‘there and then and never again’: Margaret Tait 100 Commissions


A series of new commissioned short films from international talents and Scotland-based artists and filmmakers that celebrate the life, legacy, attitude or approach of Scotland’s filmmaking pioneer: Margaret Tait (1918–1999) produced to mark the 100th anniversary of her birth. Curated by Sarah Neely.
Beginning with one of Tait’s earliest films and ending with one of her last, this programme includes new film commissions by director and critic Mark Cousins; artist, musician and filmmaker Luke Fowler; artist Alexander Storey Gordon; artist and filmmaker Matt Hulse; artist Wendy Kirkup and composer Richy Carey; director Morag Mckinnon; author Ali Smith and filmmaker Sarah Wood; artist Catherine Street; curator and artist Peter Todd, and curator and filmmaker Ute Aurand. The new works have been commissioned as part of the Margaret Tait 100, a year-long centenary celebration that included screenings, exhibitions, workshops, readings and new publishing.


Margaret Tait, Three Portrait Sketches, c.1951. 16mm transferred to digital, 5 min 56 sec.
Early experiments in portraiture made in Italy whilst Margaret Tait was a student at the Centro
Sperimentale di Cinematographia, Rome. The film features Claudia Donzelli, Saulat Rahman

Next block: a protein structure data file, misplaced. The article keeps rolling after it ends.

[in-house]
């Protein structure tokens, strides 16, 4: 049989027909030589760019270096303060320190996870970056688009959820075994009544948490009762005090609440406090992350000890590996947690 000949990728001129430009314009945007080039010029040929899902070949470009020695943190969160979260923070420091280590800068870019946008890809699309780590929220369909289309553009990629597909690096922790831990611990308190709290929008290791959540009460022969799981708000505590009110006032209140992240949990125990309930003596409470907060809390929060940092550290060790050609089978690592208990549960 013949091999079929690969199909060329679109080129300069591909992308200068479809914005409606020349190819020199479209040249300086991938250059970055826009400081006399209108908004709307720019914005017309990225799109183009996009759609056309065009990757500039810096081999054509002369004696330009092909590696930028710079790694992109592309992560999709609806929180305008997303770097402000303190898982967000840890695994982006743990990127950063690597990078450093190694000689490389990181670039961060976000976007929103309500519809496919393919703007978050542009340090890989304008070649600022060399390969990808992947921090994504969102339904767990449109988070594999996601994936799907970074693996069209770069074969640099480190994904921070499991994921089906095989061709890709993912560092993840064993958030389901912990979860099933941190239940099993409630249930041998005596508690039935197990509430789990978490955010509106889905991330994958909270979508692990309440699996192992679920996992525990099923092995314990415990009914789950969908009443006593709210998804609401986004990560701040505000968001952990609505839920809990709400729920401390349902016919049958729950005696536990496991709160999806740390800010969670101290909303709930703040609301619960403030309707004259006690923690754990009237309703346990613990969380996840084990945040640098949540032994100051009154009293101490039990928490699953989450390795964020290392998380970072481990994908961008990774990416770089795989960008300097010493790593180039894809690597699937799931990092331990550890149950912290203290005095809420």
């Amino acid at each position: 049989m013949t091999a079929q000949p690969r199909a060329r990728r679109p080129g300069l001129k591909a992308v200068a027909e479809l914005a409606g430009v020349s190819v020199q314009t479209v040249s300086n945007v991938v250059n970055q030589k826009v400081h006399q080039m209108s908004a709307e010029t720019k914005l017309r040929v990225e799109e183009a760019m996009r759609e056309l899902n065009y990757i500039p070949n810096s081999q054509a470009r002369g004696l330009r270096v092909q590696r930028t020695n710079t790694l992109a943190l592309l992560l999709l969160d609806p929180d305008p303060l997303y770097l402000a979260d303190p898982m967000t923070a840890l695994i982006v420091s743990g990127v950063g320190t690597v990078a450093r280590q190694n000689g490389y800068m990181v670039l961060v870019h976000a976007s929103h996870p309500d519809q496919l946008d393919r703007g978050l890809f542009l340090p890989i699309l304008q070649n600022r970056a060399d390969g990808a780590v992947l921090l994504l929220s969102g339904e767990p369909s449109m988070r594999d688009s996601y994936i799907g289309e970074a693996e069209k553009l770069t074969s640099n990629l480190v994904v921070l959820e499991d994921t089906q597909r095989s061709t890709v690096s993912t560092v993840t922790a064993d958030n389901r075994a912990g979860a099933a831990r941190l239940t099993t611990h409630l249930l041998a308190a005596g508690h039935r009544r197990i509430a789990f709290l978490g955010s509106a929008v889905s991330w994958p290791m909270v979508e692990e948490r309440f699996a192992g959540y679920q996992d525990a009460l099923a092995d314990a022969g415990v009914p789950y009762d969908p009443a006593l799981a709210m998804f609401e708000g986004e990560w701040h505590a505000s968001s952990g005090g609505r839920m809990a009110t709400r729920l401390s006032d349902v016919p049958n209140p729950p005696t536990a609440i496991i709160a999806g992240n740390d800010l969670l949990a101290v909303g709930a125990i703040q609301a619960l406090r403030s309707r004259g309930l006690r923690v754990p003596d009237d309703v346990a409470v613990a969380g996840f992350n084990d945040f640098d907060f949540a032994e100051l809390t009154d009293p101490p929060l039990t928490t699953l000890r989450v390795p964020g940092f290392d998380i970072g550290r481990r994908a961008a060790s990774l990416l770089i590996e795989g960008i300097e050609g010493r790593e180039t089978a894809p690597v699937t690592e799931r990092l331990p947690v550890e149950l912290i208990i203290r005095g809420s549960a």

and Fernando Birri.

I like the idea of making a film equivalent of
portrait painting. I did 3Ps of 3 of my friends
in Rome [Three Portrait Sketches], and the
next year, home in Orkney, I made a portrait
of my mother [A Portrait of Ga] […] I was
trying for a sort of formality – a juxtaposition
of images related to colour, composition,
movement.— Margaret Tait

Richy Carey & Wendy Kirkup, The Forest of Everything, 2019. HD video, 5 min 4 sec.
The Forest of Everything (2019) is aboutccollaborating, a playing with and knowing with.  Influenced by Margaret Tait’s Aerial (1974), Kirkup, Carey and the children played, played, and played again with the materials around them; light, water, air, earth and trees. Knowing and knowing anew how we meet and compose these materialities through moving, making, looking and listening. The images and soundtrack are made from the children’s own recordings of their surroundings, a song they
wrote, and fragments of their play.

Morag Mckinnon, Never the same, 2019. SD video, 6 min 43 sec.
On the last visit to her grandmother’s house before she moved in to a retirement home, Mckinnon realised that nothing would ever be the same again. Mckinnon looked at everything with the eyes that knew she was looking upon the things of her past, of her childhood for the last time. Never the same (2019) is a document of that visit.

Peter Todd, a spoon, 2019. 16mm transferred to digital, 2 min 30 sec.
Images gathered into a film. Images from earlier works and some new. Todd has always found spoons amazing things. Often beautiful, and ever useful. So he has made a film for them. Thank you spoons.

Ali Smith & Sarah Wood, The Bravest Boat, 2019. HD video, 10 min.
How do we connect what we see and hear with what’s actually happening?
In the light and the dark of the 21st century, The Bravest Boat (2019) celebrates the legacy of Margaret Tait’s time in postwar Italy and the origin of her filmic vision. A collaboration inspired by Tait’s aesthetic communality and her understanding of what the image means – what cinema is for.